If your normally feisty cat suddenly starts sleeping more and doesn’t want to play, you might assume that he’s feeling depressed. Depression in cats isn’t defined in quite the same way that it is in humans. While cats do sometimes exhibit depressed behaviors, those changes in cats aren’t necessarily driven by pure emotional feelings. Instead, the depression you’re seeing is likely caused by a medical issue, and your cat may need veterinary attention. Being able to recognize these signs of depression in cats can help you check in on your pet’s well-being and get him the care he may need.
One of the most common signs that your cat isn’t feeling like himself is a change in his sleeping habits. Your cat may sleep longer each day or sleep at times when he would normally be awake.
In addition to sleeping more, your cat may change his sleeping spots. He might seek out dark, quiet areas of your home, like under your bed or in your closet.
You may notice that your cat’s socialization habits change, too. Your normally social, affectionate cat might stop climbing into your lap each night or greeting you when you get home from work. Alternatively, your normally independent cat might start seeking you out and sleeping next to you for comfort. While all cats will have their moods and preferences for socialization, look for big, recurrent changes in your cat’s socialization habits.
Sudden appetite changes can indicate that your cat isn’t feeling well. Many cats may stop eating or may eat much less than normal when they’re suffering from a health issue. Other cats might eat more than usual. These appetite changes might be reflected in weight loss or weight gain.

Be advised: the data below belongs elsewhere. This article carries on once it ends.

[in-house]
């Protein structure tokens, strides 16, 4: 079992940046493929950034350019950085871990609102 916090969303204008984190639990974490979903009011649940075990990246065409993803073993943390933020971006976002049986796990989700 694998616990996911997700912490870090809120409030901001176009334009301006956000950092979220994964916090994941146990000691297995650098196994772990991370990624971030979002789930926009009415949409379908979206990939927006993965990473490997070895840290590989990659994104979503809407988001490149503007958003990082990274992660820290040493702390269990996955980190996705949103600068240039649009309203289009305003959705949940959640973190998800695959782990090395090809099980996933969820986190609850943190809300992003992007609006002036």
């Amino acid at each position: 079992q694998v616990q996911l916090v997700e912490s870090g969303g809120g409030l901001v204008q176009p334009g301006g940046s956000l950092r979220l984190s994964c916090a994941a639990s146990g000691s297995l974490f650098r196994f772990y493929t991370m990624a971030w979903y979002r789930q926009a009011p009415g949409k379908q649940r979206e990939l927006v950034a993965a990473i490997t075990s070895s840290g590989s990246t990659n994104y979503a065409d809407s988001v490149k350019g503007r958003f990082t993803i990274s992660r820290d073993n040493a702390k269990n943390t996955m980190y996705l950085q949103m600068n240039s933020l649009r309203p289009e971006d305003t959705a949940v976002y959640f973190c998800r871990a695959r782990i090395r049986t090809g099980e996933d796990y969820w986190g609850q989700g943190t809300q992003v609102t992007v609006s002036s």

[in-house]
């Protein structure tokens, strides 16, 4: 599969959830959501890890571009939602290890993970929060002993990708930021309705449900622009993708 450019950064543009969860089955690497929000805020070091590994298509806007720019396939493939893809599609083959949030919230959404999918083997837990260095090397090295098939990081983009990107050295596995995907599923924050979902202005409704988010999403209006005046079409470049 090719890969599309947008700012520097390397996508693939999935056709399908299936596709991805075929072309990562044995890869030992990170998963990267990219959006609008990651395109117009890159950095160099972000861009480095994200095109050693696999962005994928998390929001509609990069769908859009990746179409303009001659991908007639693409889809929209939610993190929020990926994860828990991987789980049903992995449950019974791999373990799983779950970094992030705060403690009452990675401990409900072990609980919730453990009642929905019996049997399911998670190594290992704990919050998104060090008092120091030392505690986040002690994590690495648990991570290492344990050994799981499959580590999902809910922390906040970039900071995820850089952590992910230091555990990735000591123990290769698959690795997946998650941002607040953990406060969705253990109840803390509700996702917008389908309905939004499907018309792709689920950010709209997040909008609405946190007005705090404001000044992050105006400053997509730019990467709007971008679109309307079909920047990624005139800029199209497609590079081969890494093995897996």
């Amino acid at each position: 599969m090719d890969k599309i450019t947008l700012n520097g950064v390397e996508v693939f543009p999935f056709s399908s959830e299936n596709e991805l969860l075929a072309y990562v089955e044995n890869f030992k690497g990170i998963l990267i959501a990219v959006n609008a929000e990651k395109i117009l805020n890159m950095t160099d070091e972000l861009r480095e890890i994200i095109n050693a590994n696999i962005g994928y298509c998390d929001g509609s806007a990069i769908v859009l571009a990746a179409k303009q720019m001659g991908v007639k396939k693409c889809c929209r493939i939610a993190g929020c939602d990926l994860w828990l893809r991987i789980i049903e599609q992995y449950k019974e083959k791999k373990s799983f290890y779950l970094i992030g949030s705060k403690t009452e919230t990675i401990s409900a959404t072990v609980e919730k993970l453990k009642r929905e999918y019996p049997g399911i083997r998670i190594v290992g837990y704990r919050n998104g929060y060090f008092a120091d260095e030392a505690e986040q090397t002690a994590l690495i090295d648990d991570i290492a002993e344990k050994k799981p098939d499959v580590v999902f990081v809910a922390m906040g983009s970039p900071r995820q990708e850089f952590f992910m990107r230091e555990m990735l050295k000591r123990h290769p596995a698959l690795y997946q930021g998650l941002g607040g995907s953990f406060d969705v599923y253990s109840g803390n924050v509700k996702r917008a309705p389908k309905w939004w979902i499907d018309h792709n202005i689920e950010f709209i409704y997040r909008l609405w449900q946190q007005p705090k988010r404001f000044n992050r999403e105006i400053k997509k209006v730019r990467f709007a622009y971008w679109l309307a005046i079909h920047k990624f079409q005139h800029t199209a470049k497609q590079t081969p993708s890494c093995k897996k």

Cats who aren’t feeling themselves will often do less or no grooming. You might notice that your cat’s coat becomes oily or matted and that he doesn’t bathe. This behavior change is often caused by pain or discomfort.
If your cat typically loves to play, a lack of interest in playtime might indicate that he’s not feeling great. Your cat might ignore his favorite toys and lack his usual enthusiasm when you give him catnip. He might also avoid playing with the other cats of the house and may even respond aggressively when his buddies try to get him involved in playtime.
Your cat may meow more often or less often than he usually does. You might notice a change in pitch of your cat’s noises or that he’s making new yowling sounds. Keep in mind that your cat may purr more often, but he might be doing that as a form of self-soothing instead of out of happiness.
Many cats will change how they use their litter boxes when something is amiss in their lives. Your cat might stop using the litter box entirely or might seem to have accidents outside the box.
Numerous factors can be behind these changing habits. If your cat is experiencing pain, then using the litter box could be uncomfortable, so he’s choosing to go elsewhere. Cats may also spray or mark their territory, so they don’t bother with the litter box.
If you’re wondering, “Is my cat depressed?” you can look for these signs, but it’s also important to seek veterinary help. Your vet can evaluate your cat for potential health issues that could leave him feeling depressed. Pain can cause many of the symptoms listed above, so it’s important to get to the bottom of what’s causing the changes in your cat’s behavior. Cats can act depressed when they’re under significant stress or mourning the loss of a family member, but typically those symptoms will be short-lived. If you notice big changes in your cat’s behavior and your cat doesn’t quickly return to his normal self, then be sure to involve your vet. Watch your cat carefully and make a list of the changes that you’re noticing. The more information you can give your vet, the better they’ll be able to understand what’s going on with your cat.
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